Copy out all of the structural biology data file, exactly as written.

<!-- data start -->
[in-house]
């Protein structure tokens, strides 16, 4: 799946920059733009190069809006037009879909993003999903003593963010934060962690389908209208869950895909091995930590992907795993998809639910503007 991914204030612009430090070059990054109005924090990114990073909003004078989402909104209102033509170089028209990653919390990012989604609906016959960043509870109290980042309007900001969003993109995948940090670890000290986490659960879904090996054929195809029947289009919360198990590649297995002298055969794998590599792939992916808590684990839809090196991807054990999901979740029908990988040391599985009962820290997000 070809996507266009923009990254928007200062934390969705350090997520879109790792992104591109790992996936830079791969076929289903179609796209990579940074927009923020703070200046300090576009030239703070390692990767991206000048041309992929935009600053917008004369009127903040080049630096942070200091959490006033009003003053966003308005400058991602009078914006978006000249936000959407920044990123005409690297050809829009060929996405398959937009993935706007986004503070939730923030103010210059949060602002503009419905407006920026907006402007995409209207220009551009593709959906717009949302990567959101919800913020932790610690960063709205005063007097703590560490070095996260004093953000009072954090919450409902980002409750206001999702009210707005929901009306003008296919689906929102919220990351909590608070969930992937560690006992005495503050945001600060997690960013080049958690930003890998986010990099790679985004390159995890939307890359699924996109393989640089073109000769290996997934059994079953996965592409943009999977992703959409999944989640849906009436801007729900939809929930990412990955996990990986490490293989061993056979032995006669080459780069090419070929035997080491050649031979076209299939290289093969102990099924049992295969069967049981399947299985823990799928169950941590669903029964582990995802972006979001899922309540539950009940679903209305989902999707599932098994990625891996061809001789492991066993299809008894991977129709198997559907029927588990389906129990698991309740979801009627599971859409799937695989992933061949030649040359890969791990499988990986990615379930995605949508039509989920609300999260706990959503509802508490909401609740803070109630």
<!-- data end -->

[in-house]
């Protein structure tokens, strides 16, 4: 799946920059733009190069809006037009879909993003999903003593963010934060962690389908209208869950895909091995930590992907795993998809639910503007 991914204030612009430090070059990054109005924090990114990073909003004078989402909104209102033509170089028209990653919390990012989604609906016959960043509870109290980042309007900001969003993109995948940090670890000290986490659960879904090996054929195809029947289009919360198990590649297995002298055969794998590599792939992916808590684990839809090196991807054990999901979740029908990988040391599985009962820290997000 070809996507266009923009990254928007200062934390969705350090997520879109790792992104591109790992996936830079791969076929289903179609796209990579940074927009923020703070200046300090576009030239703070390692990767991206000048041309992929935009600053917008004369009127903040080049630096942070200091959490006033009003003053966003308005400058991602009078914006978006000249936000959407920044990123005409690297050809829009060929996405398959937009993935706007986004503070939730923030103010210059949060602002503009419905407006920026907006402007995409209207220009551009593709959906717009949302990567959101919800913020932790610690960063709205005063007097703590560490070095996260004093953000009072954090919450409902980002409750206001999702009210707005929901009306003008296919689906929102919220990351909590608070969930992937560690006992005495503050945001600060997690960013080049958690930003890998986010990099790679985004390159995890939307890359699924996109393989640089073109000769290996997934059994079953996965592409943009999977992703959409999944989640849906009436801007729900939809929930990412990955996990990986490490293989061993056979032995006669080459780069090419070929035997080491050649031979076209299939290289093969102990099924049992295969069967049981399947299985823990799928169950941590669903029964582990995802972006979001899922309540539950009940679903209305989902999707599932098994990625891996061809001789492991066993299809008894991977129709198997559907029927588990389906129990698991309740979801009627599971859409799937695989992933061949030649040359890969791990499988990986990615379930995605949508039509989920609300999260706990959503509802508490909401609740803070109630």